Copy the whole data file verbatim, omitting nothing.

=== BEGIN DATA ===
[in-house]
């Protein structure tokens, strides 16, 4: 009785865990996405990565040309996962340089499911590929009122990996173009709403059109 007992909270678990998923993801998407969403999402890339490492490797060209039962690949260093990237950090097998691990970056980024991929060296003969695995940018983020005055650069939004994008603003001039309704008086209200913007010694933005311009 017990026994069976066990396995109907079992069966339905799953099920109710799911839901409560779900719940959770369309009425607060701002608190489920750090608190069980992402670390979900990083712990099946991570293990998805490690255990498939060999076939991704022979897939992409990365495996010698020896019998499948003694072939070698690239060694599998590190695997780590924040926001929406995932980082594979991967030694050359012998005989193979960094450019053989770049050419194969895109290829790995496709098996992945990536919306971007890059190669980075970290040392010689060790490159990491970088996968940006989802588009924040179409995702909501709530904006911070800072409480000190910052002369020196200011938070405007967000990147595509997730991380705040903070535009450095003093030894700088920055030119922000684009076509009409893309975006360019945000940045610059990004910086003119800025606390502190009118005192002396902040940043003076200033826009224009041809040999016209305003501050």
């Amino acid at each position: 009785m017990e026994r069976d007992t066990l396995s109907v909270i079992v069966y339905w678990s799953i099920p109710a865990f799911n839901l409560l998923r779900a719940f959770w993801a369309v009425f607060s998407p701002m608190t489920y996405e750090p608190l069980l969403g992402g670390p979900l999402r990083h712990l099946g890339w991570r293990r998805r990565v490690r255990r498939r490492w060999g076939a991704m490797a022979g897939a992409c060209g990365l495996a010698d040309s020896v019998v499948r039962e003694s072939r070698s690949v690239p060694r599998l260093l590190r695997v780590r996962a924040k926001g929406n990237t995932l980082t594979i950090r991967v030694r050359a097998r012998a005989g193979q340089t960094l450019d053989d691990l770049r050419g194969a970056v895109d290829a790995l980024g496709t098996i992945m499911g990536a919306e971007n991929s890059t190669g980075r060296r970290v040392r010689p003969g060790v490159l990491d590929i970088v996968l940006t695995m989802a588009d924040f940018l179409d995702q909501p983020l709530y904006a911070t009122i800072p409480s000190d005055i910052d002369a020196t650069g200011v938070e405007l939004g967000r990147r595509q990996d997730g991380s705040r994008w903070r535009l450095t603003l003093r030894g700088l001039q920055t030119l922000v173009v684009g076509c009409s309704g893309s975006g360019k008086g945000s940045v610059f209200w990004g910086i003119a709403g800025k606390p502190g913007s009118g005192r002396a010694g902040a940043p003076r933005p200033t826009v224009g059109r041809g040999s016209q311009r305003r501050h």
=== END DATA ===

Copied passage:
[in-house]
């Protein structure tokens, strides 16, 4: 009785865990996405990565040309996962340089499911590929009122990996173009709403059109 007992909270678990998923993801998407969403999402890339490492490797060209039962690949260093990237950090097998691990970056980024991929060296003969695995940018983020005055650069939004994008603003001039309704008086209200913007010694933005311009 017990026994069976066990396995109907079992069966339905799953099920109710799911839901409560779900719940959770369309009425607060701002608190489920750090608190069980992402670390979900990083712990099946991570293990998805490690255990498939060999076939991704022979897939992409990365495996010698020896019998499948003694072939070698690239060694599998590190695997780590924040926001929406995932980082594979991967030694050359012998005989193979960094450019053989770049050419194969895109290829790995496709098996992945990536919306971007890059190669980075970290040392010689060790490159990491970088996968940006989802588009924040179409995702909501709530904006911070800072409480000190910052002369020196200011938070405007967000990147595509997730991380705040903070535009450095003093030894700088920055030119922000684009076509009409893309975006360019945000940045610059990004910086003119800025606390502190009118005192002396902040940043003076200033826009224009041809040999016209305003501050």
């Amino acid at each position: 009785m017990e026994r069976d007992t066990l396995s109907v909270i079992v069966y339905w678990s799953i099920p109710a865990f799911n839901l409560l998923r779900a719940f959770w993801a369309v009425f607060s998407p701002m608190t489920y996405e750090p608190l069980l969403g992402g670390p979900l999402r990083h712990l099946g890339w991570r293990r998805r990565v490690r255990r498939r490492w060999g076939a991704m490797a022979g897939a992409c060209g990365l495996a010698d040309s020896v019998v499948r039962e003694s072939r070698s690949v690239p060694r599998l260093l590190r695997v780590r996962a924040k926001g929406n990237t995932l980082t594979i950090r991967v030694r050359a097998r012998a005989g193979q340089t960094l450019d053989d691990l770049r050419g194969a970056v895109d290829a790995l980024g496709t098996i992945m499911g990536a919306e971007n991929s890059t190669g980075r060296r970290v040392r010689p003969g060790v490159l990491d590929i970088v996968l940006t695995m989802a588009d924040f940018l179409d995702q909501p983020l709530y904006a911070t009122i800072p409480s000190d005055i910052d002369a020196t650069g200011v938070e405007l939004g967000r990147r595509q990996d997730g991380s705040r994008w903070r535009l450095t603003l003093r030894g700088l001039q920055t030119l922000v173009v684009g076509c009409s309704g893309s975006g360019k008086g945000s940045v610059f209200w990004g910086i003119a709403g800025k606390p502190g913007s009118g005192r002396a010694g902040a940043p003076r933005p200033t826009v224009g059109r041809g040999s016209q311009r305003r501050h």